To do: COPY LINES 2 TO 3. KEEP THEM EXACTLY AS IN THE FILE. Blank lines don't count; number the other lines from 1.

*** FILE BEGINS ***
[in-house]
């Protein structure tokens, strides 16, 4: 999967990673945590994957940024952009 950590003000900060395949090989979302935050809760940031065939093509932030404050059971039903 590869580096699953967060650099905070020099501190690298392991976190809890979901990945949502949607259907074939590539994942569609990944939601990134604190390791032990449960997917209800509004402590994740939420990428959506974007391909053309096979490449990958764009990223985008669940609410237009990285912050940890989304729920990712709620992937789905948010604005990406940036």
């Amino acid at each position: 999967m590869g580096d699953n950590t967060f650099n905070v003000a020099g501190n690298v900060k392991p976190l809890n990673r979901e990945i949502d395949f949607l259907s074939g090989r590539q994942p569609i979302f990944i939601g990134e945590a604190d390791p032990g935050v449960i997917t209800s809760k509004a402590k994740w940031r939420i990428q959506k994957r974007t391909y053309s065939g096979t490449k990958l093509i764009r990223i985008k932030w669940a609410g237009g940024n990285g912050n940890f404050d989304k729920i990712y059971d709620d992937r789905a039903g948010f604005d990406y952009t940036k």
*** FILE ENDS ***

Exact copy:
């Protein structure tokens, strides 16, 4: 999967990673945590994957940024952009 950590003000900060395949090989979302935050809760940031065939093509932030404050059971039903 590869580096699953967060650099905070020099501190690298392991976190809890979901990945949502949607259907074939590539994942569609990944939601990134604190390791032990449960997917209800509004402590994740939420990428959506974007391909053309096979490449990958764009990223985008669940609410237009990285912050940890989304729920990712709620992937789905948010604005990406940036």
């Amino acid at each position: 999967m590869g580096d699953n950590t967060f650099n905070v003000a020099g501190n690298v900060k392991p976190l809890n990673r979901e990945i949502d395949f949607l259907s074939g090989r590539q994942p569609i979302f990944i939601g990134e945590a604190d390791p032990g935050v449960i997917t209800s809760k509004a402590k994740w940031r939420i990428q959506k994957r974007t391909y053309s065939g096979t490449k990958l093509i764009r990223i985008k932030w669940a609410g237009g940024n990285g912050n940890f404050d989304k729920i990712y059971d709620d992937r789905a039903g948010f604005d990406y952009t940036k």